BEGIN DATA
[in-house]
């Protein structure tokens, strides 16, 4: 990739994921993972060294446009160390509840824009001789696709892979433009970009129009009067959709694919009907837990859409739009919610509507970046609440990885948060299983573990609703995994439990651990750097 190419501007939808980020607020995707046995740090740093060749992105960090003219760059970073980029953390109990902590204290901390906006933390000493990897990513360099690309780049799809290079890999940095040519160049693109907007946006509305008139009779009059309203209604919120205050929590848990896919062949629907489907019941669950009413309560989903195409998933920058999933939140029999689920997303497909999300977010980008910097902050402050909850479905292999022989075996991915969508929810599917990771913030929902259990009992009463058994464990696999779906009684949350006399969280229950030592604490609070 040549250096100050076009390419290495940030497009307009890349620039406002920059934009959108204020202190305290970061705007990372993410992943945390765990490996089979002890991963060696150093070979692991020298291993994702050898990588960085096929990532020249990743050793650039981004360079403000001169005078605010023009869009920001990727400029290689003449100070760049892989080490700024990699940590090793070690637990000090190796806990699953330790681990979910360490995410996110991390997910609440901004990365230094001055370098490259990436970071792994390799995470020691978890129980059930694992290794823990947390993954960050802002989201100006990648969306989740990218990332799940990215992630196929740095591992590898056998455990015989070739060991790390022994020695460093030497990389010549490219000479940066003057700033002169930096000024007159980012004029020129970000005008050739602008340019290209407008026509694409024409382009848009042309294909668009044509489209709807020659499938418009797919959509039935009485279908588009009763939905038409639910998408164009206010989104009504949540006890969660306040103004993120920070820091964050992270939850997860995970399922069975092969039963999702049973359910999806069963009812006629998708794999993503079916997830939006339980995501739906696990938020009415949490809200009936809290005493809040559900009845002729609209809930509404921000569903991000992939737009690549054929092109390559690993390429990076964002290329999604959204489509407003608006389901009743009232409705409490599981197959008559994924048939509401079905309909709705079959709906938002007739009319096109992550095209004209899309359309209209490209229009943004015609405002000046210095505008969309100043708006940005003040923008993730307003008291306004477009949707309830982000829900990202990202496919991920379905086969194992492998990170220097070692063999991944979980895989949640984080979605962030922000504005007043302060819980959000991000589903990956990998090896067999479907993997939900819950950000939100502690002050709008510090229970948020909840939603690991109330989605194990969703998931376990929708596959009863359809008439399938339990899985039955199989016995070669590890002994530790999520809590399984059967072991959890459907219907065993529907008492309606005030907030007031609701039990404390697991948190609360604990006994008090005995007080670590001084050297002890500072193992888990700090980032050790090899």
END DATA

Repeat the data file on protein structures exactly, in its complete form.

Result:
[in-house]
């Protein structure tokens, strides 16, 4: 990739994921993972060294446009160390509840824009001789696709892979433009970009129009009067959709694919009907837990859409739009919610509507970046609440990885948060299983573990609703995994439990651990750097 190419501007939808980020607020995707046995740090740093060749992105960090003219760059970073980029953390109990902590204290901390906006933390000493990897990513360099690309780049799809290079890999940095040519160049693109907007946006509305008139009779009059309203209604919120205050929590848990896919062949629907489907019941669950009413309560989903195409998933920058999933939140029999689920997303497909999300977010980008910097902050402050909850479905292999022989075996991915969508929810599917990771913030929902259990009992009463058994464990696999779906009684949350006399969280229950030592604490609070 040549250096100050076009390419290495940030497009307009890349620039406002920059934009959108204020202190305290970061705007990372993410992943945390765990490996089979002890991963060696150093070979692991020298291993994702050898990588960085096929990532020249990743050793650039981004360079403000001169005078605010023009869009920001990727400029290689003449100070760049892989080490700024990699940590090793070690637990000090190796806990699953330790681990979910360490995410996110991390997910609440901004990365230094001055370098490259990436970071792994390799995470020691978890129980059930694992290794823990947390993954960050802002989201100006990648969306989740990218990332799940990215992630196929740095591992590898056998455990015989070739060991790390022994020695460093030497990389010549490219000479940066003057700033002169930096000024007159980012004029020129970000005008050739602008340019290209407008026509694409024409382009848009042309294909668009044509489209709807020659499938418009797919959509039935009485279908588009009763939905038409639910998408164009206010989104009504949540006890969660306040103004993120920070820091964050992270939850997860995970399922069975092969039963999702049973359910999806069963009812006629998708794999993503079916997830939006339980995501739906696990938020009415949490809200009936809290005493809040559900009845002729609209809930509404921000569903991000992939737009690549054929092109390559690993390429990076964002290329999604959204489509407003608006389901009743009232409705409490599981197959008559994924048939509401079905309909709705079959709906938002007739009319096109992550095209004209899309359309209209490209229009943004015609405002000046210095505008969309100043708006940005003040923008993730307003008291306004477009949707309830982000829900990202990202496919991920379905086969194992492998990170220097070692063999991944979980895989949640984080979605962030922000504005007043302060819980959000991000589903990956990998090896067999479907993997939900819950950000939100502690002050709008510090229970948020909840939603690991109330989605194990969703998931376990929708596959009863359809008439399938339990899985039955199989016995070669590890002994530790999520809590399984059967072991959890459907219907065993529907008492309606005030907030007031609701039990404390697991948190609360604990006994008090005995007080670590001084050297002890500072193992888990700090980032050790090899």